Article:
StreamKey has adjusted to booms in the commercial construction industry.
By Alan Dorich
StreamKey’s employees focus on people, founder Mike Felton says. “They really do care about our customers and they care about each other,” he says. “They’re also proud of where they work.”
Based in Cincinnati, StreamKey represents 14 manufacturers of engineered water and wastewater products and systems. Felton explains that the history of the company goes back to 1992 when he met Bob Bickart, the owner of a representative agency in the plumbing industry.
Felton, who has an engineering degree and had technical sales experience, wanted to start his own company. When he learned that Bickart wanted to move his own firm, Bob Bickart Associates Inc., into engineered products and systems, he bought the company.
Under the name Bickart-Felton Associates Inc., the firm serviced the residential and commercial markets. “I also started a separate company called StreamKey in 2000,” Felton recalls, noting that the firm served the on-site wastewater treatment industry.
Felton combined both companies in 2007. Today, StreamKey serves distributors, contractors and engineers. “We provide a service that’s unique to each one of them,” he says.
StreamKey also offers technical expertise and background support, including training at its facility in Cincinnati. Clients can learn how to use their products in its 2,000-square-foot training room.
“That investment in the training facility has been well worth it [in terms of] how well it’s been received,” Felton reports. “We have a lot of customers asking to come in for training sessions on our products and systems.”
Now is a good time for StreamKey to be in business. “We have experienced annual growth of 15 percent over the last three years,” Felton says.
“We’ve certainly seen a good uptick in our market in Ohio and Kentucky in the commercial construction industry,” he says, noting that the company adjusted by adding more engineered products and systems. “Certainly bringing on more people has helped as well.” The company added another engineer and field technician within the past six months.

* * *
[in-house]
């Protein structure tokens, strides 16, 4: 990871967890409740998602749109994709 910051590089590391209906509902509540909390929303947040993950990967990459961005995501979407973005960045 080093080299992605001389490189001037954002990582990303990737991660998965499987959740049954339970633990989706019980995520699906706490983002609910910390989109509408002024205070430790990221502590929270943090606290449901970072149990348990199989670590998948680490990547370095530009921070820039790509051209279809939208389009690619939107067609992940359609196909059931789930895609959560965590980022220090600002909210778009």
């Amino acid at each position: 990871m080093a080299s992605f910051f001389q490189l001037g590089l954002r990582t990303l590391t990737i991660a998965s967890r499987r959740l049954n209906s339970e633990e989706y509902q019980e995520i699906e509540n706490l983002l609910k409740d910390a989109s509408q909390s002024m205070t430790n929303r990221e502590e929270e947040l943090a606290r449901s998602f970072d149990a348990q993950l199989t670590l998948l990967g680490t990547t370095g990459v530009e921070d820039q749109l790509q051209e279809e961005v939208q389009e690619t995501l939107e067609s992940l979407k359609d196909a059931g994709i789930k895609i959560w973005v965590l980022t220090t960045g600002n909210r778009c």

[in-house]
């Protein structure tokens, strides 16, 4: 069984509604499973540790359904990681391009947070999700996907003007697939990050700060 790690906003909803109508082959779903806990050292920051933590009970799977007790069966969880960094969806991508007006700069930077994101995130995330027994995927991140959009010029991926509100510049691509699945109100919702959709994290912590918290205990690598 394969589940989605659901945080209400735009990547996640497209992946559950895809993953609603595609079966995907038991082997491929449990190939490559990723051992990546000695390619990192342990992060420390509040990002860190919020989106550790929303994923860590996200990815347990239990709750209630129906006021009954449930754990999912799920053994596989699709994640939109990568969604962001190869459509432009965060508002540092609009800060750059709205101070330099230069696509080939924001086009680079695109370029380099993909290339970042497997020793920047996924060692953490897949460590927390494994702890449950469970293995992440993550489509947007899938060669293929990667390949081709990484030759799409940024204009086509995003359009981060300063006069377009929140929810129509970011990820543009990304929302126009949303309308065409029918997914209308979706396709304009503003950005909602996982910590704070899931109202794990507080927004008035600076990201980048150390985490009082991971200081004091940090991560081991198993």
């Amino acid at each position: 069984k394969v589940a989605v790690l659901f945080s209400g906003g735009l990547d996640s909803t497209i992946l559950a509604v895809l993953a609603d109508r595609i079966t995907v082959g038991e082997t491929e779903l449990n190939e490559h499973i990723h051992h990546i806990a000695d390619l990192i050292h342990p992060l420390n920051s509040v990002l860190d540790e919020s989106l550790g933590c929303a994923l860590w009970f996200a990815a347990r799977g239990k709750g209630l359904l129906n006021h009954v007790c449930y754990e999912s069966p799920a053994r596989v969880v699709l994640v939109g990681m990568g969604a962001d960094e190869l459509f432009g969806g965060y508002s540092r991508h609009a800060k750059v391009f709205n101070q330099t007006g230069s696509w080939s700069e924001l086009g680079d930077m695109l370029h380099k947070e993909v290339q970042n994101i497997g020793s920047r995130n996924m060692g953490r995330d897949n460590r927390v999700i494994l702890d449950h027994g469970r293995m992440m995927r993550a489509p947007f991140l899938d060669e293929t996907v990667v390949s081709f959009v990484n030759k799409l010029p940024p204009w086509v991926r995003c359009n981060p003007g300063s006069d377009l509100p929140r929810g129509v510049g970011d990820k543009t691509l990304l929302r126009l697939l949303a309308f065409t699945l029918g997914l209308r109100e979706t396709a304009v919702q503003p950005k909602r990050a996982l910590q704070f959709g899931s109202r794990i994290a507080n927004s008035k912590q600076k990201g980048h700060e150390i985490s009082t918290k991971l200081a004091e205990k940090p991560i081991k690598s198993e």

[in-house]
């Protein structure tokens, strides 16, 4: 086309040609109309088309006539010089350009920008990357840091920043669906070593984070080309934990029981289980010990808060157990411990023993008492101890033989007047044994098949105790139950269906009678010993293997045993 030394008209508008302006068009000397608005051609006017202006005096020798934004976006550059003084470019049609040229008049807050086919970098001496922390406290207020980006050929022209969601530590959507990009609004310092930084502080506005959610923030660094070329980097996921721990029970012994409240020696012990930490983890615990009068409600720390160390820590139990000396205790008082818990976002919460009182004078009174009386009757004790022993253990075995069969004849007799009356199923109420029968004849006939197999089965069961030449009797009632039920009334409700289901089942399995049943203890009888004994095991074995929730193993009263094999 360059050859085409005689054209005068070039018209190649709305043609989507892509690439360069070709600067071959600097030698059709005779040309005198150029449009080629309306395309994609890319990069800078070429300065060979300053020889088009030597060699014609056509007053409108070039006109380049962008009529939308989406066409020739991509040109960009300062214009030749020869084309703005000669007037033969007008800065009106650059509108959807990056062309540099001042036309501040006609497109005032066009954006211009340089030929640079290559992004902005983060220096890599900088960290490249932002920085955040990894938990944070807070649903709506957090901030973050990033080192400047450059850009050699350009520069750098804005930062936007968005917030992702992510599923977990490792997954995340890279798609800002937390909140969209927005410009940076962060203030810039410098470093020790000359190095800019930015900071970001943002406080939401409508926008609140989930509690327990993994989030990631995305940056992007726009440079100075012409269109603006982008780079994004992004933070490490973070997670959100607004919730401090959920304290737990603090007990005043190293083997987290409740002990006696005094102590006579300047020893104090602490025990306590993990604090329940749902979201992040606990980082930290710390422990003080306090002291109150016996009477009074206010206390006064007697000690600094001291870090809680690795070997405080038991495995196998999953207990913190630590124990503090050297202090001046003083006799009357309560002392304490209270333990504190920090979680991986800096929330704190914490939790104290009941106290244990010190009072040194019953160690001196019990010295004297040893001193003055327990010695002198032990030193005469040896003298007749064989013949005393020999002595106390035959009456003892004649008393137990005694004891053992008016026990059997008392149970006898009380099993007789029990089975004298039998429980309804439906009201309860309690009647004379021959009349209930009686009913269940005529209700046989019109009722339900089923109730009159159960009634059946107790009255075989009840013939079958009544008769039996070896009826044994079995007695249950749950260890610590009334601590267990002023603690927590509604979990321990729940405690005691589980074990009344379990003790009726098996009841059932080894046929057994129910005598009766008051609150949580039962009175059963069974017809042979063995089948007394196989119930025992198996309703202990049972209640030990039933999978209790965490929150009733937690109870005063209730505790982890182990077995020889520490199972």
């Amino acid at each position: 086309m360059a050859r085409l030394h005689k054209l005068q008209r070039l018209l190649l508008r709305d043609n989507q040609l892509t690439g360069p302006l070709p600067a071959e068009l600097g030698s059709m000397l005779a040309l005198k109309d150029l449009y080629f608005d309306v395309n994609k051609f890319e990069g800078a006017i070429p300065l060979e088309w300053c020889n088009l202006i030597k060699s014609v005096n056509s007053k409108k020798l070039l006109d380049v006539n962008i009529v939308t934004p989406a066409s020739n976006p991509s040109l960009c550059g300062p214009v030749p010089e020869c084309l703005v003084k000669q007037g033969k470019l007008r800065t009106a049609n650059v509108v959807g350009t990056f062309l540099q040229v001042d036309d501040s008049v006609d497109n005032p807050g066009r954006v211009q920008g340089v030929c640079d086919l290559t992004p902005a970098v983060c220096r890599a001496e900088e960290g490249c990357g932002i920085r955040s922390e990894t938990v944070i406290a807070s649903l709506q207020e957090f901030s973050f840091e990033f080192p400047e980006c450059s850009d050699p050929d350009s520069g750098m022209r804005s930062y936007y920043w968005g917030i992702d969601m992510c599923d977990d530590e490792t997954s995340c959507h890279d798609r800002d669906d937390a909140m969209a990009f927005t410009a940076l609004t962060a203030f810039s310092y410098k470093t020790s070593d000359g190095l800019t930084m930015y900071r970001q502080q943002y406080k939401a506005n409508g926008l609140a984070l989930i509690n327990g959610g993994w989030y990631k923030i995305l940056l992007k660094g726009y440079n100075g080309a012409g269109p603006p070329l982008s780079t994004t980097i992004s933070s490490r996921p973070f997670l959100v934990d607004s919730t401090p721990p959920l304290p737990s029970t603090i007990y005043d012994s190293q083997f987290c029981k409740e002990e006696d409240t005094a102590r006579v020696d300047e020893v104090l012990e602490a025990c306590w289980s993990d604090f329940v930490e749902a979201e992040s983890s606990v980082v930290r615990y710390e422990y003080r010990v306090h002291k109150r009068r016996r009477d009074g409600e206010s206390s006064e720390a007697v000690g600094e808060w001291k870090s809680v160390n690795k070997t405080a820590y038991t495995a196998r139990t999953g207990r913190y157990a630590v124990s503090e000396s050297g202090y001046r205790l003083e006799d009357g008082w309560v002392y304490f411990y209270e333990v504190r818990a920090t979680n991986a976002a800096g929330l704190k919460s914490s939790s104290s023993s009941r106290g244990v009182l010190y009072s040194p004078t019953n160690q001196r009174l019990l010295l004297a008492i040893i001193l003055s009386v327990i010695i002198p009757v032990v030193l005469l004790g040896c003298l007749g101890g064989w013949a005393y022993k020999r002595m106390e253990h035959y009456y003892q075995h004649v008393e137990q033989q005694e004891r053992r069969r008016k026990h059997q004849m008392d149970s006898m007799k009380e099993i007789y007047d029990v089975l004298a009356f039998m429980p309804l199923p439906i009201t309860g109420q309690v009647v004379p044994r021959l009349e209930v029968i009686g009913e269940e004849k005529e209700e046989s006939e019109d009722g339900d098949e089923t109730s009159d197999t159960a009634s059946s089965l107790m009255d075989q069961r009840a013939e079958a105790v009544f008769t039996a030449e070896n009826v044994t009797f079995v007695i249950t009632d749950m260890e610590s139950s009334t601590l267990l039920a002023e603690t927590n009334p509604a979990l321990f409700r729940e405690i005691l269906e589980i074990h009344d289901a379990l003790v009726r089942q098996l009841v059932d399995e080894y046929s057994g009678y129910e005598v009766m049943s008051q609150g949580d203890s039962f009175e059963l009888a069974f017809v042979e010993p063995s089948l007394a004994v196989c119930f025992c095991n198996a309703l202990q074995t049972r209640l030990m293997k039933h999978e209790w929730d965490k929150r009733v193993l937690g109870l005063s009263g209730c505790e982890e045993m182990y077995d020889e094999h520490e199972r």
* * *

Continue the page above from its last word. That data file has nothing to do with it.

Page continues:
StreamKey also has adjusted to faster construction schedules. “A lot of what’s coming out of the ground in terms of building is coming out without too much in the way of completed plans or specifications,” he says.
This has required the company to provide more technical support to its contractors and engineers. “We’re working closely with them to make sure they’re keeping up with the project time schedules,” he says.
StreamKey accomplishes this by participating more in the early stages of the project to make sure its systems and products are given full design and technical support. This support occurs with both the engineers and contractors. But when it comes to delivering products and services, “We’re notifying our manufacturers ahead of time in terms of what to anticipate [with] expected delivery dates,” he adds.
StreamKey provides many benefits that help draw employees to the company, as well as promote retention. When the company finds a candidate that is a good fit, “We get them to see that if they come onboard with StreamKey, they’ll be challenged, recognized and satisfied with being a member of a growing company,” Felton says.
When they join, “We have a thorough onboarding process,” he continues, adding that fellow employees take turns during the first week having lunch with the new employees. In addition, they are partnered with company veterans who act as mentors.
StreamKey also thinks outside of the box when it comes to benefits. “Every five years, we give the employees a two-week sabbatical in addition to their regular personal time off,” he adds. “You can literally go away for two weeks and leave the job behind to recoup and rebuild.”
After 25 years of leading StreamKey, Felton credits his success to closely watching the company culture as well as strategic planning. “It is as critical to create the plan as it is to execute the plan,” he says.
“That makes a big difference: when someone can put it down on paper, review it and then execute the plan,” he says, noting that he also finds peer groups beneficial.
“For too many of my 25 years, I didn’t really have a sounding board for the many issues I faced as an owner. Except for my wife; who was often right,” he says. “Since I joined a peer group in the last four years, I found that to be very helpful.”
He plans for StreamKey to keep growing. Today, “We’re bringing on several more young people,” he says. “I see that we’re also going to continue to expand with more opportunities with our engineered water and wastewater systems.”